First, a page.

Life-Altering Line-Drawing Instrument Design Concept of the Day: Giha Woo’s “Constrained Ball” can be attached to any standard writing instrument to assist in the production of ruler-free lines. In addition, the device has a built-in LCD screen which displays the total length of any line drawn.
As others have noted, this would likely require at least one additional gear to create functional stability, but an interesting concept nonetheless.
The state we call the “honeymoon period” is known as being in limerance, and there are specific things going on in our brains (darling, when I look at you my ventral tegmental area lights ups with the power of a thousand suns and my caudate nucleusis floods with enough dopamine and norepinephrine to fill a thousand seas) when this happens.
The pharmaceutical industry will cotton on to this and produce pills to keep the spark of love alive. We already take vitamins, Viagra and Prozac by the bucketload to improve our standard of living, so why ignore this incredibly important aspect of our emotional lives?
Worried that it’s not ‘real’ love? In the future the lines between what we think of as real, virtual, enhanced or fake will be more blurred anyway. We won’t mind.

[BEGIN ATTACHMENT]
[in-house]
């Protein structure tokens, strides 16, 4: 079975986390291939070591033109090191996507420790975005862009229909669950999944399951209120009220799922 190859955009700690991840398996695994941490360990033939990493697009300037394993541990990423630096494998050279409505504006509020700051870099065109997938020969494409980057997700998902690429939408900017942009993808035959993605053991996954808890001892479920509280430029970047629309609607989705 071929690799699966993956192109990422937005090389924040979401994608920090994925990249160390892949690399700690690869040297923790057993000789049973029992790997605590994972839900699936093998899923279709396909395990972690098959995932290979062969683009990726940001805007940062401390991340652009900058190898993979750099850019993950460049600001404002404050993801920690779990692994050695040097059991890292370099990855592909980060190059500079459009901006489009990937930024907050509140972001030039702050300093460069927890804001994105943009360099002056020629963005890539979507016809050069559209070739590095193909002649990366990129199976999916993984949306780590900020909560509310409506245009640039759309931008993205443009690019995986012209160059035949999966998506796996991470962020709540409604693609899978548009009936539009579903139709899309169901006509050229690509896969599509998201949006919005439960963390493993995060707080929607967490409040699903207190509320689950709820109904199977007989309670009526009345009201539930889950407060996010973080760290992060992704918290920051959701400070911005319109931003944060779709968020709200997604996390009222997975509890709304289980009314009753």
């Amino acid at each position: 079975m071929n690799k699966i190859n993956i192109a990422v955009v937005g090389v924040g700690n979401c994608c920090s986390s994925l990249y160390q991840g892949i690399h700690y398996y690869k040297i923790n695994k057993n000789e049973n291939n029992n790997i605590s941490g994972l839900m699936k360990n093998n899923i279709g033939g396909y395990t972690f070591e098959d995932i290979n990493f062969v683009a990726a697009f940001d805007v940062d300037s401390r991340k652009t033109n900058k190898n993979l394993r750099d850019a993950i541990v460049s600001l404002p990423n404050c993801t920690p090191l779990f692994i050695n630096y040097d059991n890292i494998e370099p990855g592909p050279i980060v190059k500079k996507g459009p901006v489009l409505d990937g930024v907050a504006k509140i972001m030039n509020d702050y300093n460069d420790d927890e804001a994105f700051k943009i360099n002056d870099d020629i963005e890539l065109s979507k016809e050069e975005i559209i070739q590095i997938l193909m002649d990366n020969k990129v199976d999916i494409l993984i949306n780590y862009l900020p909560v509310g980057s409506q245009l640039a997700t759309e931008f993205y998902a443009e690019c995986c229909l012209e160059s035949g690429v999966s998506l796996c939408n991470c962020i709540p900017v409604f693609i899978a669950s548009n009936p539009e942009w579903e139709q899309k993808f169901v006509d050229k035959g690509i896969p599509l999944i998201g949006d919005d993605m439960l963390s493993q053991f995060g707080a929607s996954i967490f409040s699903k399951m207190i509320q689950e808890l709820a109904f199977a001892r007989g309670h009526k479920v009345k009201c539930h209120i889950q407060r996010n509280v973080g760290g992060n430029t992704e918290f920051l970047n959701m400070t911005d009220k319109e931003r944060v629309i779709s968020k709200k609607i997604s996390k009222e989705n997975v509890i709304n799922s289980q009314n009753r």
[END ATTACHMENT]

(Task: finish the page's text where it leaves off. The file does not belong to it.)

Prenuptial agreements will be accompanied by brain scans which will ‘prove’ we’re marrying for love. Marriage counselling could take place in the EEG/fMRI scanner, with new versions of neurofeedback therapy helping us get our relationships back on the right track.
Love is good for your health.
Once we’ve all given up smoking and we eat well and exercise, what’s next on the agenda? We may be seeing NHS leaflets encouraging us to go speed-dating. We may even be prescribed the Love Drug described above.
More likely, we will be offered more education about love, which starts in schools and continues at the GP. It’s happening already. Interpersonal psychotherapy is an evidence-based talking therapy which helps people with relationship skills. The benefits are improved mental and physical health, which last a lifetime. The NHS is already investing more money in IPT, and will continue to do so.
Love is big business.
There are thousands of dating sites out there, catering for more niches than anyone knew existed. (Geek lover? Got a Stashe Passion? Zombie looking for love?) This diversification won’t continue.
The truth is, there are lots of unconscious things going on when we fall in love. We are not always good judges of our own characters (and we can’t help lying in our profiles.) We’re not good judges of characters of others and we often don’t have a good understanding of we should be looking for in a partner that will make us happy.